Trent Reznor will design Apple’s new music app; won’t cost less than its rivals

26 Mar 2015 | Author: | No comments yet »

Apple and Beats develop streaming music service to rival Spotify.

Looks like, Apple is preparing a big change for its digital music service. Almost a year after agreeing to pay $3 billion for Beats, the maker of hip headphones and a streaming music service, Apple is working with Beats engineers and executives to introduce its own subscription streaming service.Apple is scoring big these days when it comes to taking on the best talent from all industries and all walks of life – nabbing Trent Reznor could well be the icing on the cake. The company is also planning an enhanced iTunes Radio that may be tailored to listeners in regional markets, and, if Apple gets what it wants, more splashy new albums that will be on iTunes before they are available anywhere else, according to people briefed on the company’s plans.

The New York Times reports that Apple and Beats are working on a subscription streaming service, with Trent Reznor of Nine Inch Nails taking a key role in redesigning the company’s music app. The Times reported that Apple had tried to persuade record labels to lower their licensing costs for music, which would have allowed the company to undercut other streaming services. Already part of the Beats team as Chief Creative Officer, Reznor previously told reporters from Billboard magazine that streaming music represented a crucial direction for the industry as a whole to take going forward. “Ownership is waning.

The app is the front end of the long-expected Apple subscription music service, which the NYT report says is coming soon, citing two Apple employees familiar with the plan. While Apple once enjoyed enormous negotiating power as the dominant force in digital music – an area it helped pioneer more than a decade ago with music downloads – it now faces an array of new competitors and finds itself in the position of needing to modernize its offerings to catch up to the streaming revolution. Jimmy Iovine, the legendary record industry executive who runs beats with Dr Dre, is reported to be pushing for big albums to be premiered exclusively through Apple. According to the Recording Industry Association of America, downloads generated $2.6 billion in revenue in 2014, down 8.5 percent from the year before.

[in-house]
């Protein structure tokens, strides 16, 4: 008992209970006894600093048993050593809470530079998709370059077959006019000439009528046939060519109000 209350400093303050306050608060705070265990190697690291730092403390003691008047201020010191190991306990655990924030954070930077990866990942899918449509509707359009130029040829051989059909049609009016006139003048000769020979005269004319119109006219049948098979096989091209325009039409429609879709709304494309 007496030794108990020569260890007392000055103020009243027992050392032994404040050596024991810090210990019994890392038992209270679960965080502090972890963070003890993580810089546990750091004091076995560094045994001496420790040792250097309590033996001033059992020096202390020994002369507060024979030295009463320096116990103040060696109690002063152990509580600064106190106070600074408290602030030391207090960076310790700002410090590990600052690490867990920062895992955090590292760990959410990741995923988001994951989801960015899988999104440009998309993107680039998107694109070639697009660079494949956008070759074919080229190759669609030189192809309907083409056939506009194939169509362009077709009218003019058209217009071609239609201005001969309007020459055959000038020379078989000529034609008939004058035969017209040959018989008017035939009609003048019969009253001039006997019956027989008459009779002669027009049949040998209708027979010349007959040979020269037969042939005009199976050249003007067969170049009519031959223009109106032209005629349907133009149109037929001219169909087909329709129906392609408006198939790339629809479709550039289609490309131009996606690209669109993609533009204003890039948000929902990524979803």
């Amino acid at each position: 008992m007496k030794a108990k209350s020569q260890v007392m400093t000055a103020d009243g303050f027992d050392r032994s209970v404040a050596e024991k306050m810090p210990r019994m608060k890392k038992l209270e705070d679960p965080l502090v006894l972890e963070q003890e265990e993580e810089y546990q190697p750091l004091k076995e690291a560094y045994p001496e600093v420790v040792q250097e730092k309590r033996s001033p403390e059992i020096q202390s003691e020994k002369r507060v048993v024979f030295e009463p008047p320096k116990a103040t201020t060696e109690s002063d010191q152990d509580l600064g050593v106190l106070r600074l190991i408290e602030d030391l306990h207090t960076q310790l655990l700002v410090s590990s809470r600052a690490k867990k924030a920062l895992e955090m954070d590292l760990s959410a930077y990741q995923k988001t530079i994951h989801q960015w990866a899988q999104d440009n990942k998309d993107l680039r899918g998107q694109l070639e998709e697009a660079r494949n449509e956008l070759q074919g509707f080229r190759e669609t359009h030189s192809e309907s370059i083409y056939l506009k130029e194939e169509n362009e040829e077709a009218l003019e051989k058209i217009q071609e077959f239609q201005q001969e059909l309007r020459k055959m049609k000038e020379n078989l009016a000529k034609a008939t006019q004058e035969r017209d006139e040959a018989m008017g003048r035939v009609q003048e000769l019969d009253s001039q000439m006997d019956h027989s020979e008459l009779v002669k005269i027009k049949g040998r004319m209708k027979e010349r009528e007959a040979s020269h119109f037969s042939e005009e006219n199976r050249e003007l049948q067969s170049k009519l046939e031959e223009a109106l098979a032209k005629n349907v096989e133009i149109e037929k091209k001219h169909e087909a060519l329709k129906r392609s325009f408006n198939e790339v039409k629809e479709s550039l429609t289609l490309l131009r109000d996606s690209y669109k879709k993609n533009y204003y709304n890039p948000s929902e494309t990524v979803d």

Lowe made himself an influential figure in UK radio by demanding and getting track premieres, and – especially with Iovine chasing album premieres – it seems likely this was part of his appeal to Apple. Before Beats Music, Apple only had iTunes Radio, which has been struggling against Pandora, the largest internet radio service for smartphones and mobiles. Spotify, which started in Sweden in 2008 and came to the United States in 2011, said in January that it has 15 million paying subscribers around the world, as well as 45 million more who listen free, with advertising. (Apple’s iTunes has more than 800 million customer accounts.) Exactly how Apple will match Spotify is unclear.

Those may include curated playlists and a more vivid visual appeal, while conforming to Apple’s sleek and minimal design aesthetic, one person said. That has greatly pleased top executives at major music labels, who have begun to complain openly that so much free music has given consumers too little reason to pay for it. Apple is also expected to overhaul iTunes Radio, the free service that the company introduced in September 2013 as a competitor to Pandora, and which has had little impact on the marketplace.

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